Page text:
In both low- and high-incidence areas, EC is rare in individuals younger than age 30. In the US, the mean age of EC patients at diagnosis is 68 , and it rarely presents ≤30 years of age. EC cases in those ≤30 years of age in northern China, northeastern Iran, and the SEER registries in the US account for 0.7%, 1%, and 05% of cases, respectively , , ). At Tenwek Hospital, however, 6.3% of all EC cases are ≤30 . To better understand the unusually frequent occurrence of EC in young people in this area, we conducted a retrospective study of all of the young EC patients diagnosed at Tenwek Hospital between January 1996 and June 2009.
Subject Identification and Data Gathering
We examined all pathology reports, endoscopy records, and patient files from Tenwek Hospital from January 1996 through June 2009 to identify all patients with a histologic or endoscopic diagnosis of EC who were ≤30 years of age (considered “young EC patients”). During this 13.5 year period, 109 such young EC patients were identified. We reviewed the following from the records of these patients: age at diagnosis, sex, ethnicity (specifically, tribal background), tumor histology, last known residence, and treatments.
To supplement the chart review and better understand the clinical course of EC in young patients at Tenwek, we attempted to locate all patients, their living family members, or another proxy familiar with their medical history. We successfully located a respondent for 60 of the 109 patients. Respondents were interviewed in their homes by a trained interviewer, using a structured questionnaire to obtain information on demographic characteristics, lifestyle, family history, and survival.
This study was approved by the human subjects review committee of Tenwek Hospital, and analysis of anonymized data was exempted from review by the Office of Human Subjects Research at the US National Cancer Institute.
The residence location of each subject was determined using the global positioning system coordinates from the GEOnet Names Server (http://www.nga.mil) and was mapped using Epi Info version 3.4.3 (CDC) software. Kaplan-Meir curves and median survival times were estimated using SAS 9.1 (SAS Institute, Inc, Cary, NC). Follow-up time was calculated using date of initial diagnosis and date of death. Date of initial diagnosis was identified from medical records. Date of death was obtained from medical records or interview responses.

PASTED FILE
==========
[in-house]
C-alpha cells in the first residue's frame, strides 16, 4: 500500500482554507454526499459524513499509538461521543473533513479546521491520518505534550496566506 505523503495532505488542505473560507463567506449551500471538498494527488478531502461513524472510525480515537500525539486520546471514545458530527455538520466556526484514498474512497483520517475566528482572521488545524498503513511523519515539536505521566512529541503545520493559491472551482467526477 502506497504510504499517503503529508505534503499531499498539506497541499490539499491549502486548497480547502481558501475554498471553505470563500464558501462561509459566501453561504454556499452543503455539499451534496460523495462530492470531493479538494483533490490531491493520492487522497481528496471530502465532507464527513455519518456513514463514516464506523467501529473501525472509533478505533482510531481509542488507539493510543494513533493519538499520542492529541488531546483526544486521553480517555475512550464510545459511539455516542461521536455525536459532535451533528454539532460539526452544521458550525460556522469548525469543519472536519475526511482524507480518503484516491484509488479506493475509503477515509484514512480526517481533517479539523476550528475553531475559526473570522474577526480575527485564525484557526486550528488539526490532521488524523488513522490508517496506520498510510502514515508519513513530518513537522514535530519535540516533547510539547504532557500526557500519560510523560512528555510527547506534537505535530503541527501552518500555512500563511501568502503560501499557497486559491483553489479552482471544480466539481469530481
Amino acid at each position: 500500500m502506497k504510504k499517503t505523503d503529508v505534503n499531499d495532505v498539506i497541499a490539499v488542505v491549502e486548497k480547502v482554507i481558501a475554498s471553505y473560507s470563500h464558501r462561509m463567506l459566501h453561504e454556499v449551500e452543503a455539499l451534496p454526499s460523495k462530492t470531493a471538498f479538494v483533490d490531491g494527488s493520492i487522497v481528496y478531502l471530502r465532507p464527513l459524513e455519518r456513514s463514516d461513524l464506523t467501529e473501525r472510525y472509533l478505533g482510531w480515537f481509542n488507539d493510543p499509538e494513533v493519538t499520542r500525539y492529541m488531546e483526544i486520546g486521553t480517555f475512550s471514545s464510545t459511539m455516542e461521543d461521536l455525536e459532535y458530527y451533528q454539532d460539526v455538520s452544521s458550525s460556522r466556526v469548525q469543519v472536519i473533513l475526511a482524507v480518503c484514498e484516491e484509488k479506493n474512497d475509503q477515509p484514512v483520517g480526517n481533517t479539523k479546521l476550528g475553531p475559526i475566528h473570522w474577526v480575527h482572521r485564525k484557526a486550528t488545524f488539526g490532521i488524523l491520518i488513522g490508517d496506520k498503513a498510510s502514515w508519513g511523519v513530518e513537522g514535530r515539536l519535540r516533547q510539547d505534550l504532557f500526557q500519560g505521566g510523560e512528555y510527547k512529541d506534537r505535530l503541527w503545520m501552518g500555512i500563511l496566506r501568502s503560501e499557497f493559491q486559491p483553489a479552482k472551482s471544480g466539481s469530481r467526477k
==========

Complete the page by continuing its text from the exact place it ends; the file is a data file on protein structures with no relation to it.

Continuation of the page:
The literature was abstracted using the MEDLINE and PubMed databases (National Library of Medicine), initially using keywords: “esophageal cancer young” and/or “esophageal carcinoma young” with limits of: Humans, Case Reports, Core clinical journals, Cancer, MEDLINE, PubMed Central, All Infant: birth-23 months, All Child: 0–18 years, All Adult: 19+ years, Newborn: birth-1 month, Infant: 1–23 months, Preschool Child: 2–5 years, Child: 6–12 years, Adolescent: 13–18 years. Other keywords included combinations with: childhood cancer of the esophagus, young squamous cell carcinoma, young adenocarinoma, barrett's esophagus, and adolescence. Reference lists of all selected references were used as a secondary source. The search yielded 37 useful articles with 145 reports of esophageal malignancies in patients ≤30 years of age.
Between 1996 and 2009, 109 patients 30 years of age or younger were diagnosed with EC at Tenwek Hospital, with the youngest subject 14 years of age. This included 65 males and 44 females, a M:F ratio of 1.5:1 (Table 1). Eighty-seven (95%) of the 92 cases with known histology were ESCCs. Eighty percent of the young patients were of the Kalenjin ethnic group. Figure 1 is a map showing the residence locations of all of the 109 patients.
Figure 1. Home villages of young esophageal cancer patients.
Locations of the home villages of the 109 esophageal cancer patients ≤30 years of age seen at Tenwek Hospital (star) from January 1996 through June 2009.doi:10.1371/journal.pone.0014080.g001